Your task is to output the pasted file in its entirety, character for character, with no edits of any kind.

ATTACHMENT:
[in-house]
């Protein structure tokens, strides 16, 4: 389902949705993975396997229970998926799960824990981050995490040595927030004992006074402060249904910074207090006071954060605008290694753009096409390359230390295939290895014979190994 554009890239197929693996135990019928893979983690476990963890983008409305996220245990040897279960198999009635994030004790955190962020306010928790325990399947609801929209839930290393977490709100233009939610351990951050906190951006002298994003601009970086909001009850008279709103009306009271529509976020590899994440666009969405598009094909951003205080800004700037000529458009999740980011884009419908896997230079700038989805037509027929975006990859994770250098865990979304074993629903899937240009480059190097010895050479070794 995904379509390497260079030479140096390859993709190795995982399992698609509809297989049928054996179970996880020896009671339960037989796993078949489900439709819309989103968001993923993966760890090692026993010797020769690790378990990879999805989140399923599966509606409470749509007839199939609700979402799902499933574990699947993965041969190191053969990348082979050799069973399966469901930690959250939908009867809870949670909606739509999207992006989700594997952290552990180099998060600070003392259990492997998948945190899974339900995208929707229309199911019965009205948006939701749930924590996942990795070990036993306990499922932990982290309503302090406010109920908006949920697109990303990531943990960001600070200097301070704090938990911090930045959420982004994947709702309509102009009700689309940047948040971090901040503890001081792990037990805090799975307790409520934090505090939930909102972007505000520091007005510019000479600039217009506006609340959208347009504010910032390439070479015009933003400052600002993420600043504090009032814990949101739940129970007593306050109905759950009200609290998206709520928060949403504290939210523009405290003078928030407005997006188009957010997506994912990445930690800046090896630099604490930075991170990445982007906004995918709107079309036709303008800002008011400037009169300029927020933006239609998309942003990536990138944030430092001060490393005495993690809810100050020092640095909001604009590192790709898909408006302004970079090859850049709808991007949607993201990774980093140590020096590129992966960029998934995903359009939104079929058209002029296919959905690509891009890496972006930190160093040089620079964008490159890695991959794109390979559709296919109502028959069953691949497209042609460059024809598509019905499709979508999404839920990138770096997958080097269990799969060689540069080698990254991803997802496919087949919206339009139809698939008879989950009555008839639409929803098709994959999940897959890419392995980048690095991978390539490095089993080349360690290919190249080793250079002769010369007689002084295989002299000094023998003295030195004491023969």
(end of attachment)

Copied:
[in-house]
């Protein structure tokens, strides 16, 4: 389902949705993975396997229970998926799960824990981050995490040595927030004992006074402060249904910074207090006071954060605008290694753009096409390359230390295939290895014979190994 554009890239197929693996135990019928893979983690476990963890983008409305996220245990040897279960198999009635994030004790955190962020306010928790325990399947609801929209839930290393977490709100233009939610351990951050906190951006002298994003601009970086909001009850008279709103009306009271529509976020590899994440666009969405598009094909951003205080800004700037000529458009999740980011884009419908896997230079700038989805037509027929975006990859994770250098865990979304074993629903899937240009480059190097010895050479070794 995904379509390497260079030479140096390859993709190795995982399992698609509809297989049928054996179970996880020896009671339960037989796993078949489900439709819309989103968001993923993966760890090692026993010797020769690790378990990879999805989140399923599966509606409470749509007839199939609700979402799902499933574990699947993965041969190191053969990348082979050799069973399966469901930690959250939908009867809870949670909606739509999207992006989700594997952290552990180099998060600070003392259990492997998948945190899974339900995208929707229309199911019965009205948006939701749930924590996942990795070990036993306990499922932990982290309503302090406010109920908006949920697109990303990531943990960001600070200097301070704090938990911090930045959420982004994947709702309509102009009700689309940047948040971090901040503890001081792990037990805090799975307790409520934090505090939930909102972007505000520091007005510019000479600039217009506006609340959208347009504010910032390439070479015009933003400052600002993420600043504090009032814990949101739940129970007593306050109905759950009200609290998206709520928060949403504290939210523009405290003078928030407005997006188009957010997506994912990445930690800046090896630099604490930075991170990445982007906004995918709107079309036709303008800002008011400037009169300029927020933006239609998309942003990536990138944030430092001060490393005495993690809810100050020092640095909001604009590192790709898909408006302004970079090859850049709808991007949607993201990774980093140590020096590129992966960029998934995903359009939104079929058209002029296919959905690509891009890496972006930190160093040089620079964008490159890695991959794109390979559709296919109502028959069953691949497209042609460059024809598509019905499709979508999404839920990138770096997958080097269990799969060689540069080698990254991803997802496919087949919206339009139809698939008879989950009555008839639409929803098709994959999940897959890419392995980048690095991978390539490095089993080349360690290919190249080793250079002769010369007689002084295989002299000094023998003295030195004491023969």